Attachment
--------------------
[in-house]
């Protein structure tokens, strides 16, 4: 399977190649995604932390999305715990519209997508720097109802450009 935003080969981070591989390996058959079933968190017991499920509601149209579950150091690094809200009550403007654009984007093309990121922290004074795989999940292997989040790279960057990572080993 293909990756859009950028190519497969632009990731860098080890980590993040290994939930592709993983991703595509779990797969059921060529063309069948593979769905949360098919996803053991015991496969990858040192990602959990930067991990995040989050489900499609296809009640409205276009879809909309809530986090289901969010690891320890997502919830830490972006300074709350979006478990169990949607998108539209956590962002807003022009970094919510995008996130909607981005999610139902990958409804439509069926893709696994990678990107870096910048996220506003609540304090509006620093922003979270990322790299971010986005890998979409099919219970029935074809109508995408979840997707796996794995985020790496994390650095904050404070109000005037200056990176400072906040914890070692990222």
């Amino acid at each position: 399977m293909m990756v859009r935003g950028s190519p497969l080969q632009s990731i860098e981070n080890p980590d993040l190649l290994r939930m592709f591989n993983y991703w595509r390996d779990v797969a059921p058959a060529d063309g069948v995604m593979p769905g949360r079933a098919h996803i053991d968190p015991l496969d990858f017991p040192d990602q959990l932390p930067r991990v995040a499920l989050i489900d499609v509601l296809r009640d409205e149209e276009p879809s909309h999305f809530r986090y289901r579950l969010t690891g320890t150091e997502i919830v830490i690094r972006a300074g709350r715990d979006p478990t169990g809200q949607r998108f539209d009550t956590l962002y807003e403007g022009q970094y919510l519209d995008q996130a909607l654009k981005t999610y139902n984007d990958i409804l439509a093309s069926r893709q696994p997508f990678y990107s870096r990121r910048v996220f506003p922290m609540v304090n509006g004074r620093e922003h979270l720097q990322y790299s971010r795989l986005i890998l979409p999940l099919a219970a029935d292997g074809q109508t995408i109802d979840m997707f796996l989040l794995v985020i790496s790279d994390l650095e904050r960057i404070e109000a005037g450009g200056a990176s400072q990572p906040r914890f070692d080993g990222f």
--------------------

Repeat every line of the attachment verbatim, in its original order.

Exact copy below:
[in-house]
């Protein structure tokens, strides 16, 4: 399977190649995604932390999305715990519209997508720097109802450009 935003080969981070591989390996058959079933968190017991499920509601149209579950150091690094809200009550403007654009984007093309990121922290004074795989999940292997989040790279960057990572080993 293909990756859009950028190519497969632009990731860098080890980590993040290994939930592709993983991703595509779990797969059921060529063309069948593979769905949360098919996803053991015991496969990858040192990602959990930067991990995040989050489900499609296809009640409205276009879809909309809530986090289901969010690891320890997502919830830490972006300074709350979006478990169990949607998108539209956590962002807003022009970094919510995008996130909607981005999610139902990958409804439509069926893709696994990678990107870096910048996220506003609540304090509006620093922003979270990322790299971010986005890998979409099919219970029935074809109508995408979840997707796996794995985020790496994390650095904050404070109000005037200056990176400072906040914890070692990222």
């Amino acid at each position: 399977m293909m990756v859009r935003g950028s190519p497969l080969q632009s990731i860098e981070n080890p980590d993040l190649l290994r939930m592709f591989n993983y991703w595509r390996d779990v797969a059921p058959a060529d063309g069948v995604m593979p769905g949360r079933a098919h996803i053991d968190p015991l496969d990858f017991p040192d990602q959990l932390p930067r991990v995040a499920l989050i489900d499609v509601l296809r009640d409205e149209e276009p879809s909309h999305f809530r986090y289901r579950l969010t690891g320890t150091e997502i919830v830490i690094r972006a300074g709350r715990d979006p478990t169990g809200q949607r998108f539209d009550t956590l962002y807003e403007g022009q970094y919510l519209d995008q996130a909607l654009k981005t999610y139902n984007d990958i409804l439509a093309s069926r893709q696994p997508f990678y990107s870096r990121r910048v996220f506003p922290m609540v304090n509006g004074r620093e922003h979270l720097q990322y790299s971010r795989l986005i890998l979409p999940l099919a219970a029935d292997g074809q109508t995408i109802d979840m997707f796996l989040l794995v985020i790496s790279d994390l650095e904050r960057i404070e109000a005037g450009g200056a990176s400072q990572p906040r914890f070692d080993g990222f």